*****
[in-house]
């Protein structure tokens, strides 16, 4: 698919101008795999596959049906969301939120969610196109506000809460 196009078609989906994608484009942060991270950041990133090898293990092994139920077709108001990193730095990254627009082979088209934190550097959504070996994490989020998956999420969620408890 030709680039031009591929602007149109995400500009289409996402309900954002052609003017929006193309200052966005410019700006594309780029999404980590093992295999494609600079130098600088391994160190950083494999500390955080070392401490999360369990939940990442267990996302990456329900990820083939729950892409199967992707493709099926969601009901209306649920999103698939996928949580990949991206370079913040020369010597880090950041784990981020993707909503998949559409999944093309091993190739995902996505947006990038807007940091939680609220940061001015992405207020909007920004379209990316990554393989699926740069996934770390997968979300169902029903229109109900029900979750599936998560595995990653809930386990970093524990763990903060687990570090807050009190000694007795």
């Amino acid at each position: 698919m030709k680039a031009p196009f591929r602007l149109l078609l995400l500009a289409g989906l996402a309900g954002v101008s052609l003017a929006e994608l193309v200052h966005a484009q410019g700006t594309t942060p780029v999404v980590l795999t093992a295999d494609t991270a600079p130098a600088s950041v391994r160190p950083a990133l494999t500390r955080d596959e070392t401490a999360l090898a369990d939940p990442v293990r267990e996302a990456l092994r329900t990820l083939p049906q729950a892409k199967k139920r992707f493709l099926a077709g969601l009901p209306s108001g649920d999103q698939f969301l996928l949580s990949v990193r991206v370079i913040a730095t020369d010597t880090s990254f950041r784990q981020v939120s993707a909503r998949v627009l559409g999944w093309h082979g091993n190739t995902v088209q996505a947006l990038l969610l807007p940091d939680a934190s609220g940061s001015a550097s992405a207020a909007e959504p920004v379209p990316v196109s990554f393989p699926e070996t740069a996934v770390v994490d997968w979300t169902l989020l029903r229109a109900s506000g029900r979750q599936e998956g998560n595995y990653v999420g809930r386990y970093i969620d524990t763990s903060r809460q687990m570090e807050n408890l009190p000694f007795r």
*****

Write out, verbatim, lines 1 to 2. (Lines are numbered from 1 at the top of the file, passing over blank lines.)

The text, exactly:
[in-house]
């Protein structure tokens, strides 16, 4: 698919101008795999596959049906969301939120969610196109506000809460 196009078609989906994608484009942060991270950041990133090898293990092994139920077709108001990193730095990254627009082979088209934190550097959504070996994490989020998956999420969620408890 030709680039031009591929602007149109995400500009289409996402309900954002052609003017929006193309200052966005410019700006594309780029999404980590093992295999494609600079130098600088391994160190950083494999500390955080070392401490999360369990939940990442267990996302990456329900990820083939729950892409199967992707493709099926969601009901209306649920999103698939996928949580990949991206370079913040020369010597880090950041784990981020993707909503998949559409999944093309091993190739995902996505947006990038807007940091939680609220940061001015992405207020909007920004379209990316990554393989699926740069996934770390997968979300169902029903229109109900029900979750599936998560595995990653809930386990970093524990763990903060687990570090807050009190000694007795």